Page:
Tasmanian startup receives a boost through Bosch’s first global agricultural technology investment
In 2016, Tasmanian agricultural technology startup, The Yield, received A$2.5 million from one of Europe’s largest conglomerates, the Bosch Group on top of a seed investment of A$500,000 in 2015. The investment was Bosch’s first global agricultural technology investment and enabled The Yield to create 15 new highly skilled jobs.
Founded in 2014, The Yield measures and predicts real-time weather data at the farm, field and even plant level. It then converts this into crop-specific knowledge that growers care about, such as when to plant, irrigate, feed, protect and harvest their crops. The Yield apps are designed with growers to solve on-farm challenges. This helps increase farm productivity, increase shelf life of produce and track food safety, with flow-on benefits for the environment.
Bosch Oceania regional president Gavin Smith believes The Yield is a leader in developing customer-focused solutions that bring the power of the internet of things to agriculture. ‘The Yield's innovative managed solutions could be the next big thing to lift Australia's agricultural productivity, combining big data analytics with grassroots farming know-how. We will work with The Yield to scale their technology globally.’
The Yield founder and managing director Ros Harvey says the partnership with Bosch is to develop their microclimate sensing system which provides the data that underpins their solutions. ‘The new app takes the guesswork out of farming. It’s an exact science. And the whole objective is to get high yields. It’s an irrigation app, but it’s so much more than that. Getting the water content right at the harvesting time is critical for shelf life. You’re never going to replace farmers. What we do is give them the technology to make their job easier. We can save the industry millions by knowing the exact time to harvest so we can extend shelf life.’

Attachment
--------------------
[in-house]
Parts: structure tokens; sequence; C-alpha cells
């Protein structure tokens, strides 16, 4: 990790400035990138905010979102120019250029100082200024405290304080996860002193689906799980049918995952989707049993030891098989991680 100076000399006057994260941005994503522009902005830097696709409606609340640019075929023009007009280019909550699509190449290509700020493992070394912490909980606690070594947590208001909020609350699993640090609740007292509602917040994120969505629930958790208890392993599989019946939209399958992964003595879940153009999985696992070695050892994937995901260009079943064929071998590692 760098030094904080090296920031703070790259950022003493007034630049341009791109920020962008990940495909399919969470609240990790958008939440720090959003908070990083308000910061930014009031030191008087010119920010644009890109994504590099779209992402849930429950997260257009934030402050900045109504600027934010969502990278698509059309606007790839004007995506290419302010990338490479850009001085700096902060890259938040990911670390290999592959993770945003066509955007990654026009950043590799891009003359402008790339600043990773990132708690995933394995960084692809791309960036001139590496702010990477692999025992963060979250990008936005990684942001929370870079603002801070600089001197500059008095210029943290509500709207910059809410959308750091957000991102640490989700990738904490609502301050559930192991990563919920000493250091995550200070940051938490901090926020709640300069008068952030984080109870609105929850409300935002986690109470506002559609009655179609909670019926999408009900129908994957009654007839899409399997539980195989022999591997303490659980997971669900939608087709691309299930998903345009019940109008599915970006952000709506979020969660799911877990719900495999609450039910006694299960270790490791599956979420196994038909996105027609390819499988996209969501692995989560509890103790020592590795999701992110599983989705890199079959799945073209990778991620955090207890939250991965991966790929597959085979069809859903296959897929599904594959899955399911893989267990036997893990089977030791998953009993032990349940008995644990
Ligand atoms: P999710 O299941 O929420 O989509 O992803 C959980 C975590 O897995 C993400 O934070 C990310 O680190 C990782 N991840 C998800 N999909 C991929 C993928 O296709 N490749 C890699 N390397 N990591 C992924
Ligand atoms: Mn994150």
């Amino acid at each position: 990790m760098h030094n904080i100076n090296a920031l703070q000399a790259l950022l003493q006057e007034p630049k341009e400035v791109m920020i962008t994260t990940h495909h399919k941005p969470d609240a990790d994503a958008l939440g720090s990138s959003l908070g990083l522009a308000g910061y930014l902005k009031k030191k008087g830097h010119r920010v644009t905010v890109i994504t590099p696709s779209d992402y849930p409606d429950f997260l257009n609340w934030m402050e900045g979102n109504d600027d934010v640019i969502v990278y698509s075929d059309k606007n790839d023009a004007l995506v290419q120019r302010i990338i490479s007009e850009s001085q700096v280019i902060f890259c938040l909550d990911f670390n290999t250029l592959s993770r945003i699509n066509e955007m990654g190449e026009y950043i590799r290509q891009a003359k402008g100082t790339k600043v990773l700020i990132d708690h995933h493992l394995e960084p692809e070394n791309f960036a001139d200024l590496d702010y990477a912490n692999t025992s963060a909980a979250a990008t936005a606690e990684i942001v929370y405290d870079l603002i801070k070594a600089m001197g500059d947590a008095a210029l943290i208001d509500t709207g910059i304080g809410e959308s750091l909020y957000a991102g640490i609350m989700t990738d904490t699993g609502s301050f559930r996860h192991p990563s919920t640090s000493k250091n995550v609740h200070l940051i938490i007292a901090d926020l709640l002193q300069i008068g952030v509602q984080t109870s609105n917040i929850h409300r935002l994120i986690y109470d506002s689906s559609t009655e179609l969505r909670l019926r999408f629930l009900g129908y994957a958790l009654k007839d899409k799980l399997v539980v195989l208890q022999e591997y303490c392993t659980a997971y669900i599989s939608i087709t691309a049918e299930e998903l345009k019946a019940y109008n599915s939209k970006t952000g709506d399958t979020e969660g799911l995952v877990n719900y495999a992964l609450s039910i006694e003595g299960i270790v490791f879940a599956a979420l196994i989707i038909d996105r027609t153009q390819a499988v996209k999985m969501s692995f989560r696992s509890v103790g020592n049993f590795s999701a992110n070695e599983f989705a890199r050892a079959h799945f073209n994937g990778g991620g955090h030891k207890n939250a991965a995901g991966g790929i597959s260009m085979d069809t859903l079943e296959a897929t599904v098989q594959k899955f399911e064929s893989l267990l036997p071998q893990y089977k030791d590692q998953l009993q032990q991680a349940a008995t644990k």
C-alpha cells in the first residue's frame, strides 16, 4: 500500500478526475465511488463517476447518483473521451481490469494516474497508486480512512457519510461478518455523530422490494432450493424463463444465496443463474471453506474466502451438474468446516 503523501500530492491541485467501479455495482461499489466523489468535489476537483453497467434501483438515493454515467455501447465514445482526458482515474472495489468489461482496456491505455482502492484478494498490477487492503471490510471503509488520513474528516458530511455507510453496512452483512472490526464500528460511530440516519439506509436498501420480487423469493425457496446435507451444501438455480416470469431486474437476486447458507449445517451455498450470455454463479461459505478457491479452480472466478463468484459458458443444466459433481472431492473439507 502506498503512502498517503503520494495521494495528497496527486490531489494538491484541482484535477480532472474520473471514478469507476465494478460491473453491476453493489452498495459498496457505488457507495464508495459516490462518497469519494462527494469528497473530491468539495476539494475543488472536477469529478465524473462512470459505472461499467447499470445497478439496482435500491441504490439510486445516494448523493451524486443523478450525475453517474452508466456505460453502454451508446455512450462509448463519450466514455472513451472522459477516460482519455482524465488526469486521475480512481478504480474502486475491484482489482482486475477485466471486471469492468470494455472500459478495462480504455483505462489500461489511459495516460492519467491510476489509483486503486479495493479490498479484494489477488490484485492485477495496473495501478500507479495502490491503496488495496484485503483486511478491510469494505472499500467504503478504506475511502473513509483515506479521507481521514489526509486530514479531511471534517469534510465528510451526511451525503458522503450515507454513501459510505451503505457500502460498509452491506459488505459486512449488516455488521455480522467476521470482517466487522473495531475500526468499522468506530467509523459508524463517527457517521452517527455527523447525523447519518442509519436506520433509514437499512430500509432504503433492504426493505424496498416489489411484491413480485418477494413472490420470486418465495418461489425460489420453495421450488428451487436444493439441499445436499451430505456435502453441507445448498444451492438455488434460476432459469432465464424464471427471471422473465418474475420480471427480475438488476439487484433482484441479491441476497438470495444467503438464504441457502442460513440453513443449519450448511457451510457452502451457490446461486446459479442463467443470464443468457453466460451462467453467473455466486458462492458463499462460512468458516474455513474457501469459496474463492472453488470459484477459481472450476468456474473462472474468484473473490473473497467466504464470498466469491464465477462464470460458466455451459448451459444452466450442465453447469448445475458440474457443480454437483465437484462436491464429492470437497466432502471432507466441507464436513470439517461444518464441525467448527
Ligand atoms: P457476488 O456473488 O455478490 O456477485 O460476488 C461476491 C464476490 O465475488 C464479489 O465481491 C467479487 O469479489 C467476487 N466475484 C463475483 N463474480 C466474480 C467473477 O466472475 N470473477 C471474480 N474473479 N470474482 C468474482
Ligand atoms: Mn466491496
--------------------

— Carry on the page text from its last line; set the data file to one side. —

Several Tasmanian farmers are benefitting from the Yield’s technology. Director of Houston’s Farm, Anthony Houston, says that 25 years ago they didn’t have the technology available now. ‘To work out how much water I had to put on the crop, I got a drum and a tape measure, and I measured the evaporation that came off during the day. And that way I could estimate the volume to put on for the crop,’ he says.
Houston Farm’s, Liam Houston, says the company loses about 200 tonnes of lettuce to water-related issues. ‘We believe, that with The Yield, we can reduce that by 30 per cent, saving the company hundreds of thousands of dollars each year.’
Barilla Bay Oysters can reduce unnecessary harvest closure by 30 per cent using The Yield’s technology rather than current techniques, improving productivity and food safety. Its General Manager, Justin Goc says weather can have a fairly significant impact on oysters. ‘They’re filter feeders. The rain can actually cause our bays to be closed. What we need is information that helps us to make decisions regarding opening and closing, and that’s where the Yield fits into that mould.’
Ros Harvey believes investment from a globally recognised brand like Bosch will be a big help to accelerate development and get The Yield’s products into the hands of growers around the world. ‘We know big data analytics can help improve productivity throughout the entire food value chain. The benefits can extend to growers, wholesalers and retailers and government food regulators.’